Members of a UN-authorized coalition began air strikes March 19 against military assets controlled by Libyan leader Moammar Gaddafi, completing an abrupt reversal in relations that until as recently as three months ago involved significant arms sales. With an arms embargo mandated by UN Security Council Resolution 1970 in place since Feb. 26, key coalition members such as
A second Security Council resolution concerning
Secretary of State Hillary Rodham Clinton and Secretary of Defense Robert Gates have said that arming the rebels is now permitted but that there has not been a decision to take that step. President Barack Obama said March 29, “I’m not ruling it out. But I’m also not ruling it in.”
The text of the new resolution says the measures to protect civilians are to be taken “notwithstanding paragraph 9” of the February resolution. That paragraph contains the Security Council’s instructions for an arms embargo. The State Department had said it interpreted the first resolution as blocking arms transfers to all parties, a stance that drew criticism from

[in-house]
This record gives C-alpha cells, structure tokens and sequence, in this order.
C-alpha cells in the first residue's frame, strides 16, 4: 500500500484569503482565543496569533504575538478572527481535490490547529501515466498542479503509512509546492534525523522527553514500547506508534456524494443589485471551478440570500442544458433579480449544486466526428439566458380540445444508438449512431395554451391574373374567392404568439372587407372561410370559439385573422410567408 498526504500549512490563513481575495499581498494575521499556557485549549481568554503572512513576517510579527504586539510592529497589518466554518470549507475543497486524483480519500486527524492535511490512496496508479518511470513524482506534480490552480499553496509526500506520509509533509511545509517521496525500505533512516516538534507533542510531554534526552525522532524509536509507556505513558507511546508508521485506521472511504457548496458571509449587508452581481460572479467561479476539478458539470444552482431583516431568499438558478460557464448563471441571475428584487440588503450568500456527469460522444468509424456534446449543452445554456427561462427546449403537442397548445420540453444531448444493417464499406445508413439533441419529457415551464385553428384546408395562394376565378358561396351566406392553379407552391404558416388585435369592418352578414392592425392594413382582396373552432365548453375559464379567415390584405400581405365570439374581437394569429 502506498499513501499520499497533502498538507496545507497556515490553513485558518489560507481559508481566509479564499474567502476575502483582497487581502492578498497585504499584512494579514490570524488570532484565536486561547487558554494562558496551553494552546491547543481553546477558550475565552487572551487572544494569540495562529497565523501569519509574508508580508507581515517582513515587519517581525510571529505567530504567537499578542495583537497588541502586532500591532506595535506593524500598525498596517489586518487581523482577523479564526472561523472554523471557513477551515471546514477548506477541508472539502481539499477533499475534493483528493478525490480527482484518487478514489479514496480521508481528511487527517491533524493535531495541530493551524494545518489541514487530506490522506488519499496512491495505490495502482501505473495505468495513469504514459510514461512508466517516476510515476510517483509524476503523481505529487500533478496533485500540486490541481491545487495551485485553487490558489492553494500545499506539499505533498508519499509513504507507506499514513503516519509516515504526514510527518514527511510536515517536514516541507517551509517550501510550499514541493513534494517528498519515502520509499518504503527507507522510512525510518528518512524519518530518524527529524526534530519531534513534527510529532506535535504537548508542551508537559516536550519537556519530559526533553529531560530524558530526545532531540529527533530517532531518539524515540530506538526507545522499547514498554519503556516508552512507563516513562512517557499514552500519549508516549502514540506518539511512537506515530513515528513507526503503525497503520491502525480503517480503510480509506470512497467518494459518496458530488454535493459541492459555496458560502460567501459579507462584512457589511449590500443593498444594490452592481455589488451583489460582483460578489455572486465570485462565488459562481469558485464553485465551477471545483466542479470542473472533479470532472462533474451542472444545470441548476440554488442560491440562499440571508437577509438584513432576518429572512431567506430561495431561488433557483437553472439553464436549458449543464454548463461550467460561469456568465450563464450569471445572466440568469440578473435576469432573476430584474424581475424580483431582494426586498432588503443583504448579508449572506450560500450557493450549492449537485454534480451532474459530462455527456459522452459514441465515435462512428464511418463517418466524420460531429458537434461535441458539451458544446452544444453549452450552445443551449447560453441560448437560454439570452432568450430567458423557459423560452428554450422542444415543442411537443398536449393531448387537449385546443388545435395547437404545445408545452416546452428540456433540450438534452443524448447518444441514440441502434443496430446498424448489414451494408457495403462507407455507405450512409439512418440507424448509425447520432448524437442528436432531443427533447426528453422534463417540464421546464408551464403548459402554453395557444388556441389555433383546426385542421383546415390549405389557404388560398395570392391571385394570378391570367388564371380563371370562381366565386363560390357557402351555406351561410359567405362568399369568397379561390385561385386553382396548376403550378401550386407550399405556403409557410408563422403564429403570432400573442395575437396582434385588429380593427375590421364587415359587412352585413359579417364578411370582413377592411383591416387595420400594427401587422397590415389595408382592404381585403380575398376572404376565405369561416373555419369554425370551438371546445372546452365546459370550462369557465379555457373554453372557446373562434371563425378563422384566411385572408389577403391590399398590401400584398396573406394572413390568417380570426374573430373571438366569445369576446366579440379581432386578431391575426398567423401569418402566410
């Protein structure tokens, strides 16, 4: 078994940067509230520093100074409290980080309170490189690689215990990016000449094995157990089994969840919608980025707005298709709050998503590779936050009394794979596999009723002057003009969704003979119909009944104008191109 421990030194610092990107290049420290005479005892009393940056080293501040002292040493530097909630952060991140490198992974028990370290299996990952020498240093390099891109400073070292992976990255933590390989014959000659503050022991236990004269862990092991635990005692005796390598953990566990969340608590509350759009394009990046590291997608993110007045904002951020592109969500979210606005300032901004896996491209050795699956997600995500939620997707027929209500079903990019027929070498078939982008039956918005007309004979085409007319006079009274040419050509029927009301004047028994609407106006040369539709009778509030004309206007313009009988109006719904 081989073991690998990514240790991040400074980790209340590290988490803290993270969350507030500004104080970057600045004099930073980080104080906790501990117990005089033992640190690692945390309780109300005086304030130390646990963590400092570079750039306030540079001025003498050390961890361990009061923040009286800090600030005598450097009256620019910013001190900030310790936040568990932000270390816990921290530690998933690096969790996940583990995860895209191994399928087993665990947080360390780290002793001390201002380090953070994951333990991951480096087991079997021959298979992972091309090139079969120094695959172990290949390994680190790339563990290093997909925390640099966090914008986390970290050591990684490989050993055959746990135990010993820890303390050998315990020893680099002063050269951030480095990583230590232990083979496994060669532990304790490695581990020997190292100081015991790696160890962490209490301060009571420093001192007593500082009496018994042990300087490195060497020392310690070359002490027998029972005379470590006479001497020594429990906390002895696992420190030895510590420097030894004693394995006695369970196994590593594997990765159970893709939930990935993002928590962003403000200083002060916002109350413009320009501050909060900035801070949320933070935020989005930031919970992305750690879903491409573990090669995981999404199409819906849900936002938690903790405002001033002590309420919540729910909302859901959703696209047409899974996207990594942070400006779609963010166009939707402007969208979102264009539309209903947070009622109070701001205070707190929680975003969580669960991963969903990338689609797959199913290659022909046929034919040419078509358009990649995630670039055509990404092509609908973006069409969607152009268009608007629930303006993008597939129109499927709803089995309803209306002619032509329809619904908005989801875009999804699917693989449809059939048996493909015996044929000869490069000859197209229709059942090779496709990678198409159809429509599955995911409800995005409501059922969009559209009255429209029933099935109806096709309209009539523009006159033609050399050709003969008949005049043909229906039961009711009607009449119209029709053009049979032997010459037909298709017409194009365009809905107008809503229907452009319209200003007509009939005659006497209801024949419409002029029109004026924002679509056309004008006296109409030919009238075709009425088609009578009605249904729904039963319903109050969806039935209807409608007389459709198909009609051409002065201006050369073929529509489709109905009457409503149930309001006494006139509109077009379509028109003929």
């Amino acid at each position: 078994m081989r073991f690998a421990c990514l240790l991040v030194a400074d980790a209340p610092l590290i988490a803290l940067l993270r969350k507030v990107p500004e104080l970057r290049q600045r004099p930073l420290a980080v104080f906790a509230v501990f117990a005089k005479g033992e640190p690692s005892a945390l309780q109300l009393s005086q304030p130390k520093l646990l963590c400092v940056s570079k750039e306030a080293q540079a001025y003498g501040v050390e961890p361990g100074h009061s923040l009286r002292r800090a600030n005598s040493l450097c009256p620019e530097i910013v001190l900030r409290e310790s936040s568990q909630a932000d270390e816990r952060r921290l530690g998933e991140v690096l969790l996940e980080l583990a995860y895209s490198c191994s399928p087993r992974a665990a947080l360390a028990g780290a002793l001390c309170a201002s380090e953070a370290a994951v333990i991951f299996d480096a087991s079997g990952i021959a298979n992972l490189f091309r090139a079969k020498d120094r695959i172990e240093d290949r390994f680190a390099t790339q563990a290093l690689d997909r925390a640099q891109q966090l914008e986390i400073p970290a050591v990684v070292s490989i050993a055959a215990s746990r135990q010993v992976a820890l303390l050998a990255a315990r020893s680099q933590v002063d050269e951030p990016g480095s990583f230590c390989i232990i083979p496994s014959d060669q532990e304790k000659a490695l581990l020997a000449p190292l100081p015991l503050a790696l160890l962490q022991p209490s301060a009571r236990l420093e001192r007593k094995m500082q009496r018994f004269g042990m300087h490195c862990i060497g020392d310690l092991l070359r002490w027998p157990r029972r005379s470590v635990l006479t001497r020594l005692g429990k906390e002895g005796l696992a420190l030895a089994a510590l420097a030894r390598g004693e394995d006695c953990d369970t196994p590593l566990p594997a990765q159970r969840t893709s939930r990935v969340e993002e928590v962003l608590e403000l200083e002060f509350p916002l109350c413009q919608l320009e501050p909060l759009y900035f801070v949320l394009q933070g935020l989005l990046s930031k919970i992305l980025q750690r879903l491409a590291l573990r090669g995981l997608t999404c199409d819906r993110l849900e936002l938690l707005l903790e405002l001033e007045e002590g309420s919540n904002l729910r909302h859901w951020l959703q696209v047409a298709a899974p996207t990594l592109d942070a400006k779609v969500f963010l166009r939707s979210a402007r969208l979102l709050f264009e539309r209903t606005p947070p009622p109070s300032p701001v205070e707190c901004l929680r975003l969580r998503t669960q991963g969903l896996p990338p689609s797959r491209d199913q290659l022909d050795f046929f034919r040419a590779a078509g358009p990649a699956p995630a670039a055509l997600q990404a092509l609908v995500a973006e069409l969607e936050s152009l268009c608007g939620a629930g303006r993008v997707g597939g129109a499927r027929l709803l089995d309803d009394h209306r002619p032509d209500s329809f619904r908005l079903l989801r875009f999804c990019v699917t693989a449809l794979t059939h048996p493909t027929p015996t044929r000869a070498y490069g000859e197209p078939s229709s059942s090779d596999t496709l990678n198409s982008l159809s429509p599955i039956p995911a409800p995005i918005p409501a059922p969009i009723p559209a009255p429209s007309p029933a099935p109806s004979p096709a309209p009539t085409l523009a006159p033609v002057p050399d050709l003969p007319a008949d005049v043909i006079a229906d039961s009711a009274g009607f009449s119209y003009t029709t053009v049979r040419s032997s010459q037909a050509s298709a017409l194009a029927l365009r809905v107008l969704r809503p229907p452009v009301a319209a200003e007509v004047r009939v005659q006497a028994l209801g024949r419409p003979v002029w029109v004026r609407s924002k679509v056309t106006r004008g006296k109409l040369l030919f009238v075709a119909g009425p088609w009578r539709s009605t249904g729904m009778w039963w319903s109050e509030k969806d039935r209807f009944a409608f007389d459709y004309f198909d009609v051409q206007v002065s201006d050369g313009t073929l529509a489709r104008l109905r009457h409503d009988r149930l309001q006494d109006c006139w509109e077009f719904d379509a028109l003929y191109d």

The embargo is the first action by the United Nations to block arms transfers to Middle Eastern states affected by a surge of unrest beginning in January. Some of those states have been the subject of unilateral or EU-organized arms embargoes, but the Security Council has not moved to expand any of these measures to a global scale.
The embargo will affect European and Russian arms suppliers most heavily. According to annual national and EU reports, the EU countries issuing the largest number of licenses for arms exports to
Sergey V. Chemezov, the director of Rostekhnologii, a Russian state-owned arms company, has been quoted in the media as valuing potential Russian losses from the embargo at $4 billion.
In 2007 the
Measures to halt arms transfers to other Middle Eastern states have been uneven.
In a March 10 letter to Leahy, Acting Assistant Secretary of State for Legislative Affairs Miguel E. Rodriguez said the Obama administration is reassessing its procedures for reviewing arms sales to states undergoing periods of unrest, specifically including
As the security situation in